reason for podlings to fizzle is their failure to grow. I don't mistake
this for a magic bullet, but I think it could help.

To recapitulate a bit, so far I've presented some historical context and an
argument for an alternative model of _commit rights_.  It has no particular
implication for the management of _commit privileges_. If a project adopts
this model, it still adds people to the ACL that controls the subversion
repository, one at a time.

If a project adopts some form of these scheme, the PMC is still responsible
for supervision. 'Commit on request' means that the PMC has, potentially,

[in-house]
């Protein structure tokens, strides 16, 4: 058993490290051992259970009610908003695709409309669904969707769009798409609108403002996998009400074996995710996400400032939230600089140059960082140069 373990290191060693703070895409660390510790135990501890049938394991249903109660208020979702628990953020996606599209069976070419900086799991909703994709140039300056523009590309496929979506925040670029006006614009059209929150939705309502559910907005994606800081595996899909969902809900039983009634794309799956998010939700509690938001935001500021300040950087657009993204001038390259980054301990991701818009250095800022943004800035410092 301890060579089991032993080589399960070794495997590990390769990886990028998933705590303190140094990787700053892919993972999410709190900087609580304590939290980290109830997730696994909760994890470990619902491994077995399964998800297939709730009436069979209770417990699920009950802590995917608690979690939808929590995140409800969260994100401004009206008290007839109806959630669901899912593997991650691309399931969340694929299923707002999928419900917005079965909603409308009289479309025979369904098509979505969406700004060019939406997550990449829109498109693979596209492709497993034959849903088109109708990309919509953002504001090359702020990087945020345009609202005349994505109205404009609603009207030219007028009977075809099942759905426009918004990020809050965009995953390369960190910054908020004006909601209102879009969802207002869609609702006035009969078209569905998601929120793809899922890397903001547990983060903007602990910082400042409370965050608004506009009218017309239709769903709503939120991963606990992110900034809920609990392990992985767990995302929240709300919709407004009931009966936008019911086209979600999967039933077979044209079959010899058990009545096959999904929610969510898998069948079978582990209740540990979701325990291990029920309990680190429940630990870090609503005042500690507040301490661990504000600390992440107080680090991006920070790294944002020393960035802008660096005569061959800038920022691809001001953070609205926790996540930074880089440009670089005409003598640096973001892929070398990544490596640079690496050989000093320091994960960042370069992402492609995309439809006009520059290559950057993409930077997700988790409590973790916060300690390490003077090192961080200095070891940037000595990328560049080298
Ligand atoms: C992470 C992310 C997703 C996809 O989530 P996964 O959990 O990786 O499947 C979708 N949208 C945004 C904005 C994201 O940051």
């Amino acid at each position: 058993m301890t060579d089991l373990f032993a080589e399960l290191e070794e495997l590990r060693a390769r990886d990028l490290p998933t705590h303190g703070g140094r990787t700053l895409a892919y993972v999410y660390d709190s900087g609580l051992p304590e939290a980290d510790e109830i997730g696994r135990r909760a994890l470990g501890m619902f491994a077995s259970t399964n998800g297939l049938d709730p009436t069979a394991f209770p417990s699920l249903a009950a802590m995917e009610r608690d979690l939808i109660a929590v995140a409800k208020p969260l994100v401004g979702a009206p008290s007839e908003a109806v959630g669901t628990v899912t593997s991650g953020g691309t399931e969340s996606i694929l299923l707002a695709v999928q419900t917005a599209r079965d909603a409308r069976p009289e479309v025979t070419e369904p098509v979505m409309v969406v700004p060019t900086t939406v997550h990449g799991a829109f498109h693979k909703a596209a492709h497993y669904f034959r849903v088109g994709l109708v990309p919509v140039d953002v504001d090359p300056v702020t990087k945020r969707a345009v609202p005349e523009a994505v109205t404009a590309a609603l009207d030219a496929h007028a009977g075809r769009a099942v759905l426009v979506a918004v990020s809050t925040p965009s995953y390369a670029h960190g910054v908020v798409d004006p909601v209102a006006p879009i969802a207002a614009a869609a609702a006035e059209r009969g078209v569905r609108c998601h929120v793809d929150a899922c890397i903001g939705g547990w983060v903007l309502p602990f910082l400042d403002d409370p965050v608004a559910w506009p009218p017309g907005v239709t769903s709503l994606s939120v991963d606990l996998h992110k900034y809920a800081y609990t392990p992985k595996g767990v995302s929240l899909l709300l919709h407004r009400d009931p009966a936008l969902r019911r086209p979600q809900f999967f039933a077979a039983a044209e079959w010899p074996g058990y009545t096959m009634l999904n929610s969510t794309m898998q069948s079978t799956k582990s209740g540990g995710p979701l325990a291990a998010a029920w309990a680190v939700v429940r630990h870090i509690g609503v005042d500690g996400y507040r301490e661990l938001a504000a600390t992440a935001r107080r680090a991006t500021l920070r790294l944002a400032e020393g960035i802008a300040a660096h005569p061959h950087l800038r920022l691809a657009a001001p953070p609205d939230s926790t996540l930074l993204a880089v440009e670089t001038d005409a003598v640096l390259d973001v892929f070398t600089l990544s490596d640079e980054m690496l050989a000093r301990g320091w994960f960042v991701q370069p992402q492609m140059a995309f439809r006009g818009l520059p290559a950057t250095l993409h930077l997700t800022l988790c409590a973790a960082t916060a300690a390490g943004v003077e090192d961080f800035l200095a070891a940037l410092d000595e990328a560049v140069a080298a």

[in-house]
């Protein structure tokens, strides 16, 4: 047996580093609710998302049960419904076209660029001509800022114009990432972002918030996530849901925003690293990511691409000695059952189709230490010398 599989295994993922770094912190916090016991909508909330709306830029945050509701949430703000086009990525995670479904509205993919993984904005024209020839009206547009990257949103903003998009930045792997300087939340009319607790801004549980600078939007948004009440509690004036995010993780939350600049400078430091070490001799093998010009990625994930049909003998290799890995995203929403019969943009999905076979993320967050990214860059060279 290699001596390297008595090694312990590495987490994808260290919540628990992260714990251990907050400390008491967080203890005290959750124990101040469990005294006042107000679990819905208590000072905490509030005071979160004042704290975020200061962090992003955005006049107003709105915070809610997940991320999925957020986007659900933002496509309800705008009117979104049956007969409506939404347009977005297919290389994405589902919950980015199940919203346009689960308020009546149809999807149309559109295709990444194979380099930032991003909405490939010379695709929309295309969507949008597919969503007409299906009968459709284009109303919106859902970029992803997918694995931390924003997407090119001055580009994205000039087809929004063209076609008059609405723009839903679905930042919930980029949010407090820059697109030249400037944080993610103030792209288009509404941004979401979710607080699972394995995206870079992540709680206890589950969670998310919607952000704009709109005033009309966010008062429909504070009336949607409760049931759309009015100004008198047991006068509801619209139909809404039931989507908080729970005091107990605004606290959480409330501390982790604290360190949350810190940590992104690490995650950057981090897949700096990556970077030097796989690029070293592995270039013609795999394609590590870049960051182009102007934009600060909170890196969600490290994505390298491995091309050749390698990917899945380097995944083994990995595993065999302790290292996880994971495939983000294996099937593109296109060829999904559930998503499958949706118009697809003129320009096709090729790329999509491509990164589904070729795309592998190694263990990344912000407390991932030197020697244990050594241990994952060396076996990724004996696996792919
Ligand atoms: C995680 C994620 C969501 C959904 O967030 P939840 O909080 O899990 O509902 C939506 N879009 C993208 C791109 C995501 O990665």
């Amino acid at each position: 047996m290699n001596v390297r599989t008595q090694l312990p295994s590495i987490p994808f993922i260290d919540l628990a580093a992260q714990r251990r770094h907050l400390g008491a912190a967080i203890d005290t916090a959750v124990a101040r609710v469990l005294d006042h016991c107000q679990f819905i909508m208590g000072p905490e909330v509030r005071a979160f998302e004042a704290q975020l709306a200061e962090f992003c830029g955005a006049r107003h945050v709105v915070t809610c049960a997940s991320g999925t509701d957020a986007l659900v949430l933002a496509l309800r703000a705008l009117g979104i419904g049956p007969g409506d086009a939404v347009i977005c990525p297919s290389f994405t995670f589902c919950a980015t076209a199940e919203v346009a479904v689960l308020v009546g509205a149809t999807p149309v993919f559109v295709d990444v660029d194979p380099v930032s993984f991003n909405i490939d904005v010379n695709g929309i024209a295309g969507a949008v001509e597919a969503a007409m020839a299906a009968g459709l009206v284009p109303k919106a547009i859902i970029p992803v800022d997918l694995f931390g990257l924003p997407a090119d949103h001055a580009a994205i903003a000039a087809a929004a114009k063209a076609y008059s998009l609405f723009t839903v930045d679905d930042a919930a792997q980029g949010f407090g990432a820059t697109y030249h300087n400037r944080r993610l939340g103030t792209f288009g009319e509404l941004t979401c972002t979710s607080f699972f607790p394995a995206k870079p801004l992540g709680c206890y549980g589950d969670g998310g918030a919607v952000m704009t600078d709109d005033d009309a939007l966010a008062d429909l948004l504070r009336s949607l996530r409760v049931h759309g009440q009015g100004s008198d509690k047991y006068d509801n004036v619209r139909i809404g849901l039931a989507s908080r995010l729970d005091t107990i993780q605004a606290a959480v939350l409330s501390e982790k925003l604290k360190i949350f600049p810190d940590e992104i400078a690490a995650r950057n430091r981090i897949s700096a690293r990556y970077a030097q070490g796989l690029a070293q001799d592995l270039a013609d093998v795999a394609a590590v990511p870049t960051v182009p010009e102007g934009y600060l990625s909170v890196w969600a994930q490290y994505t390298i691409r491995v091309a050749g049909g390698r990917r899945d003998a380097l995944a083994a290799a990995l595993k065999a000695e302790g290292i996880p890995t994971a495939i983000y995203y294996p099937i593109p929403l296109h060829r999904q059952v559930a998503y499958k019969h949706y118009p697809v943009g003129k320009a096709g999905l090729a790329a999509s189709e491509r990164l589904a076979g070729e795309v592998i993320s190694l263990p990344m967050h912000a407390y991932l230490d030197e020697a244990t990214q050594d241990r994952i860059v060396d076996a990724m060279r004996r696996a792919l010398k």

more people to supervise after less experience. Some projects will not see
this as a good tradeoff. Others might adopt the attitude of, 'If only we
had enough people show up and ask for commit rights to actually give us
more supervising to do.'

There's a weaker form of this idea that looks at two populations of
potential contributors: the members of the Apache Software Foundation
(members@) and all of the people who have been granted commit rights on all
of the projects (committers@). Projects that don't feel prepared to offer
commit-on-demand to the world at large might feel inclined to do so for
(one or both of) these groups. Not because all communities work the same
way, but because all communities at Apache share a core value: committers
respect the policies and procedure of the community. Once someone has shown
that they are willing to play nicely over _there_, we might do well to
welcome them with open arms _over here_.